But none of those issues have merited a hearing before the new Senate Foreign Relations Committee or a sharp word from the new chairman. A spokeswoman for Mr. Risch explained that while he takes seriously the committee’s oversight role, he is confident that he has the president’s ear on matters of foreign policy; he believes he is more effective when he raises his concerns with Mr. Trump privately on concerns where they may differ.
“He’ll be addressing a lot of key issues,” Senator Rob Portman, Republican of Ohio and a committee member, said, expressing confidence in Mr. Risch. Besides, Mr. Portman added, “members are independent actors, and we’re all going to speak up and let our views be known.”
Senator Chris Coons, Democrat of Delaware and another committee member, hit on the same point: “I understand that Chairman Risch has a different style and approach perhaps than Chairman Corker did, but I am determined that the committee will be no less effective.”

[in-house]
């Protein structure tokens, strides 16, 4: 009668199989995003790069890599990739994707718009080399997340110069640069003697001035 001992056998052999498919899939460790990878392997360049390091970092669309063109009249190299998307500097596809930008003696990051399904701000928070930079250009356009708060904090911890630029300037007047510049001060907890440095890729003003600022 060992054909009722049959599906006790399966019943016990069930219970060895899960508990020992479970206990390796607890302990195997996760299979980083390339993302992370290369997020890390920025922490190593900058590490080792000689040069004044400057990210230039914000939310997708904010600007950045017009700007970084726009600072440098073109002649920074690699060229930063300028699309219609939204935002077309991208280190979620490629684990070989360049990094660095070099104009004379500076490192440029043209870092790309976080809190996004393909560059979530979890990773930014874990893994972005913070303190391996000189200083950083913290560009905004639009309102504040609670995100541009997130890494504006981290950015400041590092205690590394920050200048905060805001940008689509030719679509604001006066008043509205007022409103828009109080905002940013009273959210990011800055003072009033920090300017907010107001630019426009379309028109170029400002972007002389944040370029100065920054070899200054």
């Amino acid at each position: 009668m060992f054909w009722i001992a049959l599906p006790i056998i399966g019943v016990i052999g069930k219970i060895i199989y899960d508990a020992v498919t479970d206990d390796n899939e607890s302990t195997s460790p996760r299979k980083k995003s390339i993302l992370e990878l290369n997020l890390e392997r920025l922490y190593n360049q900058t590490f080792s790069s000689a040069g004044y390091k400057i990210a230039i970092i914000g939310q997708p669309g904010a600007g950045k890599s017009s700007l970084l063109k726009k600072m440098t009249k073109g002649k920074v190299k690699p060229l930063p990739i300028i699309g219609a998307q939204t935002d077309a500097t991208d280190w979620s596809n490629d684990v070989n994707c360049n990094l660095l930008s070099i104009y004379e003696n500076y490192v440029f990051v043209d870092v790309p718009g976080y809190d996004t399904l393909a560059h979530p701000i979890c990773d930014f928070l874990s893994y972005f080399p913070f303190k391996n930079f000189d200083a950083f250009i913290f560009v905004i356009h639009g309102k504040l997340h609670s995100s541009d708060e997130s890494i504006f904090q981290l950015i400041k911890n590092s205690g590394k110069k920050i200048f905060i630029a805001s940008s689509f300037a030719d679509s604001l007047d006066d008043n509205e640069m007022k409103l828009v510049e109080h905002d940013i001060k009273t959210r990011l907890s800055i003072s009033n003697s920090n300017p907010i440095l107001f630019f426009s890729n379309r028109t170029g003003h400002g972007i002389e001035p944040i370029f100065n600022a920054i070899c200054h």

Some foreign policy experts say even Mr. Corker was derelict in his duty to turn acerbic comments into real oversight or legislation. Under Mr. Risch, even the words might go silent. And that will have real consequences.
Leveraging the committee’s oversight power is “a critical element of getting to the right place,” said Wendy R. Sherman, an under secretary of state and acting deputy secretary of state under President Barack Obama.
“I’m not saying that Senator Risch should be combative with the president, but where there is disagreement, we rely on the U.S. Senate,” Ms. Sherman said. “They can take the long view, and for them to defer to the president on everything really undermines the strength of that committee and the historic role that it’s played.”
Stewart M. Patrick, a senior fellow at the Council on Foreign Relations and former policy staffer at the State Department under President George W. Bush, said, “It’s not enough simply to make, as Bob Corker did pretty frequently, made-for-TV sound bites expressing alarm or discomfort about U.S. policy unless there’s going to be substantive hearings about the wisdom of those choices.” He added, “The danger with Mr. Risch is that we are going to get neither expressions of alarm when the administration is off track, nor effective oversight.”